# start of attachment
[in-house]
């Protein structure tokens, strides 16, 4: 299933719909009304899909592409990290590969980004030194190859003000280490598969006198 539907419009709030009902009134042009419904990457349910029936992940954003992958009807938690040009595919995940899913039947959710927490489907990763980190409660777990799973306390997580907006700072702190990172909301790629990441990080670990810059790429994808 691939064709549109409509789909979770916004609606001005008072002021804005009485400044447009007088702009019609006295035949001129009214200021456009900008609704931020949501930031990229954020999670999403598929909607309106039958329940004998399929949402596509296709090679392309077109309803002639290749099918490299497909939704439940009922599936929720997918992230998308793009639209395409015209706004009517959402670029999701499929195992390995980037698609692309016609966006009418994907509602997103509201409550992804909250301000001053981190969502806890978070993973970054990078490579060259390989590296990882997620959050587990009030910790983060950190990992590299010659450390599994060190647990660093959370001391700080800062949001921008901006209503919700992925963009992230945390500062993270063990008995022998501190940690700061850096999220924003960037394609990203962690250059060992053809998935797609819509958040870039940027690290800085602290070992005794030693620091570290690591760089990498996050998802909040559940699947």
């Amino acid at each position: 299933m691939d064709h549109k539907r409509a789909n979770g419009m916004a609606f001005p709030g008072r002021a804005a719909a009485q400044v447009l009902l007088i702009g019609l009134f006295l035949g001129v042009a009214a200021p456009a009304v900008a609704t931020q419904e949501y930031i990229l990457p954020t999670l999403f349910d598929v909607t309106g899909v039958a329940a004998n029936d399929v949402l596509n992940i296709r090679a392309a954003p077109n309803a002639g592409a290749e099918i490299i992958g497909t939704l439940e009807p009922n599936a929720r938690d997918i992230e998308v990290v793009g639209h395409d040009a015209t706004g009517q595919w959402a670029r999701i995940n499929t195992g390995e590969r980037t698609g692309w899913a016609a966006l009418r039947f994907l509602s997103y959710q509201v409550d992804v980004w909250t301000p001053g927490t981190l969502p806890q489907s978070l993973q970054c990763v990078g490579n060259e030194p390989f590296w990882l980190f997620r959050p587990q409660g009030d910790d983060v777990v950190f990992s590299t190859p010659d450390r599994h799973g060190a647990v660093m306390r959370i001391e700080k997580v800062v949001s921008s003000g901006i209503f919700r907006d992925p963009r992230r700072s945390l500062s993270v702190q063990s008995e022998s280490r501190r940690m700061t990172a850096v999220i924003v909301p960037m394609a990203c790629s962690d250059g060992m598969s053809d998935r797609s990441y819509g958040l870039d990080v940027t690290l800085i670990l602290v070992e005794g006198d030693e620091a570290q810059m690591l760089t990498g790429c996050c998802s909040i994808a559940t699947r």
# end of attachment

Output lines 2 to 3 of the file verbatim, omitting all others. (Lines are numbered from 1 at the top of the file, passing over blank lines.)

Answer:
């Protein structure tokens, strides 16, 4: 299933719909009304899909592409990290590969980004030194190859003000280490598969006198 539907419009709030009902009134042009419904990457349910029936992940954003992958009807938690040009595919995940899913039947959710927490489907990763980190409660777990799973306390997580907006700072702190990172909301790629990441990080670990810059790429994808 691939064709549109409509789909979770916004609606001005008072002021804005009485400044447009007088702009019609006295035949001129009214200021456009900008609704931020949501930031990229954020999670999403598929909607309106039958329940004998399929949402596509296709090679392309077109309803002639290749099918490299497909939704439940009922599936929720997918992230998308793009639209395409015209706004009517959402670029999701499929195992390995980037698609692309016609966006009418994907509602997103509201409550992804909250301000001053981190969502806890978070993973970054990078490579060259390989590296990882997620959050587990009030910790983060950190990992590299010659450390599994060190647990660093959370001391700080800062949001921008901006209503919700992925963009992230945390500062993270063990008995022998501190940690700061850096999220924003960037394609990203962690250059060992053809998935797609819509958040870039940027690290800085602290070992005794030693620091570290690591760089990498996050998802909040559940699947």
């Amino acid at each position: 299933m691939d064709h549109k539907r409509a789909n979770g419009m916004a609606f001005p709030g008072r002021a804005a719909a009485q400044v447009l009902l007088i702009g019609l009134f006295l035949g001129v042009a009214a200021p456009a009304v900008a609704t931020q419904e949501y930031i990229l990457p954020t999670l999403f349910d598929v909607t309106g899909v039958a329940a004998n029936d399929v949402l596509n992940i296709r090679a392309a954003p077109n309803a002639g592409a290749e099918i490299i992958g497909t939704l439940e009807p009922n599936a929720r938690d997918i992230e998308v990290v793009g639209h395409d040009a015209t706004g009517q595919w959402a670029r999701i995940n499929t195992g390995e590969r980037t698609g692309w899913a016609a966006l009418r039947f994907l509602s997103y959710q509201v409550d992804v980004w909250t301000p001053g927490t981190l969502p806890q489907s978070l993973q970054c990763v990078g490579n060259e030194p390989f590296w990882l980190f997620r959050p587990q409660g009030d910790d983060v777990v950190f990992s590299t190859p010659d450390r599994h799973g060190a647990v660093m306390r959370i001391e700080k997580v800062v949001s921008s003000g901006i209503f919700r907006d992925p963009r992230r700072s945390l500062s993270v702190q063990s008995e022998s280490r501190r940690m700061t990172a850096v999220i924003v909301p960037m394609a990203c790629s962690d250059g060992m598969s053809d998935r797609s990441y819509g958040l870039d990080v940027t690290l800085i670990l602290v070992e005794g006198d030693e620091a570290q810059m690591l760089t990498g790429c996050c998802s909040i994808a559940t699947r």